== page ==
Where did Easter Gardens come from ?

OrdoOrdo Shipmate Posts: 7
One of the delights (not this year) at this time is/was/would be visiting Anglican churches to see and pray at the Easter Garden. I don't know how often they are found in other parts of the anglophone world, but they are found in many Anglican parishes in England - not in the "extreme" High or the Extreme Low or modern, but usually in the ordinary,simple old style Middle Church places. Usually decorated with flowers and moss and with old figures - usually having been made by Mowbrays or Wantage Convent in the 1920s/30s/40s. [NOT the gaudy modern figures made in Italy and sometimes found under the Forward Altar in modern Roman Catholic churches] Of course, there is the unrelated, Easter Sepulchre, the remains of which can frequently be seen on the North side of many old churches. That's quite different and is part of the Watch before Easter and the consecration of a third Host.
Does anyone have any information about when and where they started ? I have often tried (unsuccessfully) to find out. I would be grateful for any information.

Comments

  • One suggestion is that the first one recorded was in 1939 in St Michael's Church, Harbledown, Kent: https://traditionalcustomsandceremonies.wordpress.com/2019/04/30/custom-transcribed-the-easter-garden/
  • Here's another interesting (if rather lengthy) article about the Easter Garden and its origins:
    fullhomelydivinity.org/articles/easter%20customs%20full%20page.htm

    Our Place (which is 'extremely High') has always had an Easter Garden, mostly with lots of flowers, and angels borrowed from the crib set, but not, of course, this year.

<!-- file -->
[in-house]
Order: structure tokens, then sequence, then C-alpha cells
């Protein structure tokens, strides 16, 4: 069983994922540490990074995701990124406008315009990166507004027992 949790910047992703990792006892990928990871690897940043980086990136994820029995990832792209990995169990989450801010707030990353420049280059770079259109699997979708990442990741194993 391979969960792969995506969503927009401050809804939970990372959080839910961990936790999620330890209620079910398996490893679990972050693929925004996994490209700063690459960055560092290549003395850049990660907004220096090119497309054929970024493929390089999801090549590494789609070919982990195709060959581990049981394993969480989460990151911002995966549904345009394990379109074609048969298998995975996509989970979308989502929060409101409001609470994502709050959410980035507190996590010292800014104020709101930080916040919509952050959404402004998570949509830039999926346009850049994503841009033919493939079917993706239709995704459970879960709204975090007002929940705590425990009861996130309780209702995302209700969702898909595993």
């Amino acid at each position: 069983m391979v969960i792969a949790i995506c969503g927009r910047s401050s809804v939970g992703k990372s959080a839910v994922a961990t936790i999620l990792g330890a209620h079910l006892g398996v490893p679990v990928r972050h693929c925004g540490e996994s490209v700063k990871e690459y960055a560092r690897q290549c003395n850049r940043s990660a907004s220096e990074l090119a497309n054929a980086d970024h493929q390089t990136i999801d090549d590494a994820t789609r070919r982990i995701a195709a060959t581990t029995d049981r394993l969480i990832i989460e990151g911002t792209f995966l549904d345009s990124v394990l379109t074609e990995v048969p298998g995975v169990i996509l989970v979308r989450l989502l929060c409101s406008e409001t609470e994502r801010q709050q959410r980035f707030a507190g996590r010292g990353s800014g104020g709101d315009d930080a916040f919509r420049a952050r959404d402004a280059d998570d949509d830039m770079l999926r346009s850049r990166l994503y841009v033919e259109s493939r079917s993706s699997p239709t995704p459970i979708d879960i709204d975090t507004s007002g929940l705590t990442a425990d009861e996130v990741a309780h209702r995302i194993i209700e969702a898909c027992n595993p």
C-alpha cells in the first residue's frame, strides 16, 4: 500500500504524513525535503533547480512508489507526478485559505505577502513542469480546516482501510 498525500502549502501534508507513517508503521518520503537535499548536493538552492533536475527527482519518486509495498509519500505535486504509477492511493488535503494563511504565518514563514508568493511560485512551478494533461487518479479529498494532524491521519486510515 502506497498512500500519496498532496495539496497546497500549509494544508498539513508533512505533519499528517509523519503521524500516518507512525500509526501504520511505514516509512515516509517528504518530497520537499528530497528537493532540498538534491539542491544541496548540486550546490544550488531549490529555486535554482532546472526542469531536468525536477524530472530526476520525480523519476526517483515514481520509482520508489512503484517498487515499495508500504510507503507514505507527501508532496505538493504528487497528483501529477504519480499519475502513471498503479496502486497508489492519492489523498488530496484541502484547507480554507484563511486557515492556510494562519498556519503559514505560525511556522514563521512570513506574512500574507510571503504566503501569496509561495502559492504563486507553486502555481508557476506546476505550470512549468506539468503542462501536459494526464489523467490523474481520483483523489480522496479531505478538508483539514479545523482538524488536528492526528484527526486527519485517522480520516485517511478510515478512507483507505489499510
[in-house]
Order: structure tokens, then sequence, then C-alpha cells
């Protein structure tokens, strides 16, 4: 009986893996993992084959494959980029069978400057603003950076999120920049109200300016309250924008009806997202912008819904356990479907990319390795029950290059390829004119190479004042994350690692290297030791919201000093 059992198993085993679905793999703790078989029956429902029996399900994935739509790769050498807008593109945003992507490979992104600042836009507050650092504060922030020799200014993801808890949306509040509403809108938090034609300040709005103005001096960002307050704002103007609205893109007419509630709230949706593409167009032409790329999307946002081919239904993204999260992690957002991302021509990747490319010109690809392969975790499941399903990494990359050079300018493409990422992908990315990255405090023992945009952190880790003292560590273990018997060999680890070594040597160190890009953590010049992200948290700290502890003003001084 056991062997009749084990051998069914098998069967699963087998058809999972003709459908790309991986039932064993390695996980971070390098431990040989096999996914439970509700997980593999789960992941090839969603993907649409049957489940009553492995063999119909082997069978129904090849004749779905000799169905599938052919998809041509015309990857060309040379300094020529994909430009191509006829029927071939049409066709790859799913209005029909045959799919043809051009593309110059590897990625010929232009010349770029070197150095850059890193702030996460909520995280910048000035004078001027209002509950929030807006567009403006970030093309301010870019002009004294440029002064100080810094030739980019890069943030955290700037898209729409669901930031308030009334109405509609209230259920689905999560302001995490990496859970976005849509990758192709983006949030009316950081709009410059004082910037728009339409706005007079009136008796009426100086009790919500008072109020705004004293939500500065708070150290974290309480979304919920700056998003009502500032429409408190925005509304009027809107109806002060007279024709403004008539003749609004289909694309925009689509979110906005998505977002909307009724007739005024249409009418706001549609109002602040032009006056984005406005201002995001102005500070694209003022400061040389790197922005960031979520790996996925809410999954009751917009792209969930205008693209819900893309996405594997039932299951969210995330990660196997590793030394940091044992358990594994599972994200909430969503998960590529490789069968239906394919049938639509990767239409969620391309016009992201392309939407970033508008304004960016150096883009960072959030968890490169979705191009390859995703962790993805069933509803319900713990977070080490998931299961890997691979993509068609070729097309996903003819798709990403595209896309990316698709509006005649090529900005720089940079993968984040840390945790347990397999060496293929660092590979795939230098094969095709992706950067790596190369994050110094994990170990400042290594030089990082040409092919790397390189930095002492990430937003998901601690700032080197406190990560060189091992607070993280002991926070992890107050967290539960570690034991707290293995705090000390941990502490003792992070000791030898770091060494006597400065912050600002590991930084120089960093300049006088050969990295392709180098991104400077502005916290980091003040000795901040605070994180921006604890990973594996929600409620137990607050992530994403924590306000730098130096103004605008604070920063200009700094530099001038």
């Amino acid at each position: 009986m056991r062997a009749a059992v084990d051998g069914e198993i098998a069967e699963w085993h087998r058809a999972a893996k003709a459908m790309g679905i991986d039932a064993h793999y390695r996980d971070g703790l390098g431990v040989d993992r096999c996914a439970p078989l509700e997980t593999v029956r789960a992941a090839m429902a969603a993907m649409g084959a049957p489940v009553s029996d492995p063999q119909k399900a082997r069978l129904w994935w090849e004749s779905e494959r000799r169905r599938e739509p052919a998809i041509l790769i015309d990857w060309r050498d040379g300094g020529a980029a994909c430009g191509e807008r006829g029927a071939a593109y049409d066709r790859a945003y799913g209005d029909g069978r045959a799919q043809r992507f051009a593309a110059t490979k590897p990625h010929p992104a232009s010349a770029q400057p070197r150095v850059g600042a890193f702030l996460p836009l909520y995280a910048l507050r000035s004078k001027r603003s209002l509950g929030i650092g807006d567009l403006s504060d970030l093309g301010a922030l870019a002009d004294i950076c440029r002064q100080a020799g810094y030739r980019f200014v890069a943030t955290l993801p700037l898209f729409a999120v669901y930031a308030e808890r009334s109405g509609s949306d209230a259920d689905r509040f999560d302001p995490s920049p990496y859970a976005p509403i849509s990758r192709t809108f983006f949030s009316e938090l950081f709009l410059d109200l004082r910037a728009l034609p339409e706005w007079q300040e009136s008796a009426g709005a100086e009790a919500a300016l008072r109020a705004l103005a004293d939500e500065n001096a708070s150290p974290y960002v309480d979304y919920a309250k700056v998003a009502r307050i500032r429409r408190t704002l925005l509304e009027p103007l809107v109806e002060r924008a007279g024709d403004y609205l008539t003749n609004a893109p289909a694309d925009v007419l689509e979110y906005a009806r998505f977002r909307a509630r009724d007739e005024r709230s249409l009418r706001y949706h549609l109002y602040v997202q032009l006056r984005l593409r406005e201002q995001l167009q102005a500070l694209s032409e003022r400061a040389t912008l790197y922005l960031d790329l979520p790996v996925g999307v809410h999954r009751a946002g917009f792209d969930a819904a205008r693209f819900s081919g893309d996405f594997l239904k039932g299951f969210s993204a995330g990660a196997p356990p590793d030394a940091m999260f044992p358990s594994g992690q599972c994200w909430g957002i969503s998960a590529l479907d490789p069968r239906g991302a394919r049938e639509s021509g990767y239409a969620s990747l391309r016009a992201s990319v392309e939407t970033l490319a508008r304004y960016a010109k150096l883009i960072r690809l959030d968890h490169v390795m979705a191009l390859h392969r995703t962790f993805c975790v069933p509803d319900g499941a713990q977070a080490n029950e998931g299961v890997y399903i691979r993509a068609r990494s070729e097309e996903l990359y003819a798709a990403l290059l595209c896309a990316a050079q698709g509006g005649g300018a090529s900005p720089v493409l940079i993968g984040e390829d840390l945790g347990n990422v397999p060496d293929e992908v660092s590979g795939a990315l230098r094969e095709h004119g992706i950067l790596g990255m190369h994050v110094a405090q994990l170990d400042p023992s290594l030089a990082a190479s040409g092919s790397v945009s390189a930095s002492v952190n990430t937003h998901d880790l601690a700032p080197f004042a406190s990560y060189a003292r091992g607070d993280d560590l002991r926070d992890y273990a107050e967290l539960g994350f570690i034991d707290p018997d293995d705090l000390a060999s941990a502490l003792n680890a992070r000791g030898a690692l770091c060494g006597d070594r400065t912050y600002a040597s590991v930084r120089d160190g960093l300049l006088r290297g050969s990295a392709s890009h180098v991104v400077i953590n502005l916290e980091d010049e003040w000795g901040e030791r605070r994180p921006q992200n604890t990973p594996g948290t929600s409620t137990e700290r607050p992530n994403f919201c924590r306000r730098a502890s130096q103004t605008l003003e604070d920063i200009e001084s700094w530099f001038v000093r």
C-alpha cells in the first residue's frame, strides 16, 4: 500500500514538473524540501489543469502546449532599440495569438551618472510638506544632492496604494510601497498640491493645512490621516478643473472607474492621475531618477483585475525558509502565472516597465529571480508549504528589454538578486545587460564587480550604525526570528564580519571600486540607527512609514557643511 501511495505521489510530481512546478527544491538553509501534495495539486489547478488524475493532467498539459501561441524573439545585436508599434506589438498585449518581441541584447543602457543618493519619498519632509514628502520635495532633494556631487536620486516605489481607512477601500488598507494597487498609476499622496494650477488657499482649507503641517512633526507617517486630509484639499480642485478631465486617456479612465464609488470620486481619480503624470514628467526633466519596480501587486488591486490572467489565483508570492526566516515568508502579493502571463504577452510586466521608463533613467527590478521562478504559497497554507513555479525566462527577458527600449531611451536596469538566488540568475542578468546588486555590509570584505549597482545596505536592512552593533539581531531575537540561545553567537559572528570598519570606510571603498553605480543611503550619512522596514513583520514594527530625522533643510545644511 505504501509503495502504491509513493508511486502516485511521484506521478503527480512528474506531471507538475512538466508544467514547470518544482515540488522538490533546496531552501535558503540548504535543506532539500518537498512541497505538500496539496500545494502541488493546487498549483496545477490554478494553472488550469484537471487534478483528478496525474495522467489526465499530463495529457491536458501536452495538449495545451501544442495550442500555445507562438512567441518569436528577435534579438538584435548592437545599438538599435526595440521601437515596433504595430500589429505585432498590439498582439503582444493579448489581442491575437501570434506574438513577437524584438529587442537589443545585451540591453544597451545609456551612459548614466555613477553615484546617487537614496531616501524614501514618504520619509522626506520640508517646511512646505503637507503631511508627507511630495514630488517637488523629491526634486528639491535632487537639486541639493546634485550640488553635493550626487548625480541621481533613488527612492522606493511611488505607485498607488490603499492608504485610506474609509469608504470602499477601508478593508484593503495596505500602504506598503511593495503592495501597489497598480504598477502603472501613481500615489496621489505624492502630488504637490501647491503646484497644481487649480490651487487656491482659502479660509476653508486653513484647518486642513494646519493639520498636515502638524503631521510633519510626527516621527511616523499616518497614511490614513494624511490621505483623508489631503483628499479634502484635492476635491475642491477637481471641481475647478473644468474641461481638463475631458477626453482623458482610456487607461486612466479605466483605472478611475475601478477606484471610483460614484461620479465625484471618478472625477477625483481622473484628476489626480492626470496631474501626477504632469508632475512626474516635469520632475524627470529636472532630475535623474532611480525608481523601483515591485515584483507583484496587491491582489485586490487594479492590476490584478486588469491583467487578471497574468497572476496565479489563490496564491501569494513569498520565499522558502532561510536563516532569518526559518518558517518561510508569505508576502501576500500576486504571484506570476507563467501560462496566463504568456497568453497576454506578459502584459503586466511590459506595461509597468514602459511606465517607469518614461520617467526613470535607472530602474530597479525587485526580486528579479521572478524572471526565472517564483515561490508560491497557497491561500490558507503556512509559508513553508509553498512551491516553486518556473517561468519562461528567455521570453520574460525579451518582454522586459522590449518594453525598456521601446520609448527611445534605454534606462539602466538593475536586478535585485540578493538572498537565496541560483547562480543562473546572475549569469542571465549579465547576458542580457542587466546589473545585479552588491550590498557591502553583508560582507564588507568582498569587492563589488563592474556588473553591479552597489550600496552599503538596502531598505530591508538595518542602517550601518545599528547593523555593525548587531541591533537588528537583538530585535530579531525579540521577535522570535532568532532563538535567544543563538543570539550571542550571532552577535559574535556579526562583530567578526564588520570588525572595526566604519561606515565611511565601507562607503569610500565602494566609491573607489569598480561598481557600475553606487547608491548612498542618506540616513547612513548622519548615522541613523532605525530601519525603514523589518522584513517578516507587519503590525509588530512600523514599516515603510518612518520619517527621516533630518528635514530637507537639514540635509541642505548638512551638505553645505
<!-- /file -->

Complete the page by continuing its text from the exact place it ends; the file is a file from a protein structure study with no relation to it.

:disappointed:

    It is blessed on Easter Sunday morning, and a brief Station is held during the entrance hymn on subsequent Sundays.
  • Here's another interesting (if rather lengthy) article about the Easter Garden and its origins:
    fullhomelydivinity.org/articles/easter%20customs%20full%20page.htm

    That article seems to be about the Easter Sepulchre rather than about the Easter Garden.
  • OrdoOrdo Shipmate Posts: 7
    Thanks so much.There seems to be very little written about them,although, quite an important feature of many churches. There was/is a famous one designed by Constance Spry for St Paul's Cathedral and it was always blessed by the Bishop on Easter Eve at Evensong. I am sure that the late Peter F.Anson would have known something about them.
  • ForthviewForthview Shipmate
    I think if you scroll down it tells about the Easter Garden.
  • Yes, it does. Sorry @Ex_Organist , I should have made that clear.
  • Thanks. Sorry I missed bit on the Easter Garden, but it still seems very vague on the connection (if any) between the pre-reformation Easter Sepulchre and the current Easter Garden.
  • Well, yes.

    Perhaps the present-day Easter Garden is something of a vague simulacrum (O joy! I've been wanting to use that word all week!) of the pre-Reformation Easter Sepulchre ceremonies.